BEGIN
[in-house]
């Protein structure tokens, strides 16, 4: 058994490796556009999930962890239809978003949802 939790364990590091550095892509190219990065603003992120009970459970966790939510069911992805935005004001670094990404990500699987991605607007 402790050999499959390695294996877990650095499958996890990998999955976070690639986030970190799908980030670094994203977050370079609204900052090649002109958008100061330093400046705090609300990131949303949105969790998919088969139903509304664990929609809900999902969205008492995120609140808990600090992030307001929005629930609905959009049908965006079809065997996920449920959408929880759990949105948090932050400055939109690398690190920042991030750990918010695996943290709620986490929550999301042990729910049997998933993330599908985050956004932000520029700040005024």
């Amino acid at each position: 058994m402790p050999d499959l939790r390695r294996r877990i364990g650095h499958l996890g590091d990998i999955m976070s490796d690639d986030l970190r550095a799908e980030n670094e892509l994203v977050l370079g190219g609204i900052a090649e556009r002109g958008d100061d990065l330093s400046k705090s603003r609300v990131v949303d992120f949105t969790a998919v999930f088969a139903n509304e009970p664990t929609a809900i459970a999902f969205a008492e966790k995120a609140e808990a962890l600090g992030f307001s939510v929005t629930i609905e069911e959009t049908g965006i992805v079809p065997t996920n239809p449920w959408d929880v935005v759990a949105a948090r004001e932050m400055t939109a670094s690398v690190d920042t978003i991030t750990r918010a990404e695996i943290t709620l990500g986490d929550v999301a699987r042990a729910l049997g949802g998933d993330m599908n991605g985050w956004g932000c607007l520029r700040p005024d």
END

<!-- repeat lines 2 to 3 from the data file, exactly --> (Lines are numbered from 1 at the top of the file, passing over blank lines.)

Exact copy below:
């Protein structure tokens, strides 16, 4: 058994490796556009999930962890239809978003949802 939790364990590091550095892509190219990065603003992120009970459970966790939510069911992805935005004001670094990404990500699987991605607007 402790050999499959390695294996877990650095499958996890990998999955976070690639986030970190799908980030670094994203977050370079609204900052090649002109958008100061330093400046705090609300990131949303949105969790998919088969139903509304664990929609809900999902969205008492995120609140808990600090992030307001929005629930609905959009049908965006079809065997996920449920959408929880759990949105948090932050400055939109690398690190920042991030750990918010695996943290709620986490929550999301042990729910049997998933993330599908985050956004932000520029700040005024």
């Amino acid at each position: 058994m402790p050999d499959l939790r390695r294996r877990i364990g650095h499958l996890g590091d990998i999955m976070s490796d690639d986030l970190r550095a799908e980030n670094e892509l994203v977050l370079g190219g609204i900052a090649e556009r002109g958008d100061d990065l330093s400046k705090s603003r609300v990131v949303d992120f949105t969790a998919v999930f088969a139903n509304e009970p664990t929609a809900i459970a999902f969205a008492e966790k995120a609140e808990a962890l600090g992030f307001s939510v929005t629930i609905e069911e959009t049908g965006i992805v079809p065997t996920n239809p449920w959408d929880v935005v759990a949105a948090r004001e932050m400055t939109a670094s690398v690190d920042t978003i991030t750990r918010a990404e695996i943290t709620l990500g986490d929550v999301a699987r042990a729910l049997g949802g998933d993330m599908n991605g985050w956004g932000c607007l520029r700040p005024d």